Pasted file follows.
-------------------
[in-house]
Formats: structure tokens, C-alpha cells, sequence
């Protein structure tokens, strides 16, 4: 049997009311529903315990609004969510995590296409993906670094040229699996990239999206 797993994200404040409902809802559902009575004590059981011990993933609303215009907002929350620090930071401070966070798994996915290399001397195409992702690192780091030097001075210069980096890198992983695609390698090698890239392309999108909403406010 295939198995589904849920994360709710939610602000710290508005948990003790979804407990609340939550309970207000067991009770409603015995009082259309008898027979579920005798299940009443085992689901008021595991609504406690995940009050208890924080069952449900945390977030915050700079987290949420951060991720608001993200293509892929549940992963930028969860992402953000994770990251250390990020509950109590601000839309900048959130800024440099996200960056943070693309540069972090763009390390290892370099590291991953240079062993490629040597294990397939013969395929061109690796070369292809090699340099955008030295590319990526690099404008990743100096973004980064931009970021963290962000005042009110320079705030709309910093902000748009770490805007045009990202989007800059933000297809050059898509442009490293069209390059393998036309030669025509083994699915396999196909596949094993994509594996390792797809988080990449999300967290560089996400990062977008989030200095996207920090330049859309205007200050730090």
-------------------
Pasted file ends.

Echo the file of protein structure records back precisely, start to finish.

[in-house]
Formats: structure tokens, C-alpha cells, sequence
């Protein structure tokens, strides 16, 4: 049997009311529903315990609004969510995590296409993906670094040229699996990239999206 797993994200404040409902809802559902009575004590059981011990993933609303215009907002929350620090930071401070966070798994996915290399001397195409992702690192780091030097001075210069980096890198992983695609390698090698890239392309999108909403406010 295939198995589904849920994360709710939610602000710290508005948990003790979804407990609340939550309970207000067991009770409603015995009082259309008898027979579920005798299940009443085992689901008021595991609504406690995940009050208890924080069952449900945390977030915050700079987290949420951060991720608001993200293509892929549940992963930028969860992402953000994770990251250390990020509950109590601000839309900048959130800024440099996200960056943070693309540069972090763009390390290892370099590291991953240079062993490629040597294990397939013969395929061109690796070369292809090699340099955008030295590319990526690099404008990743100096973004980064931009970021963290962000005042009110320079705030709309910093902000748009770490805007045009990202989007800059933000297809050059898509442009490293069209390059393998036309030669025509083994699915396999196909596949094993994509594996390792797809988080990449999300967290560089996400990062977008989030200095996207920090330049859309205007200050730090």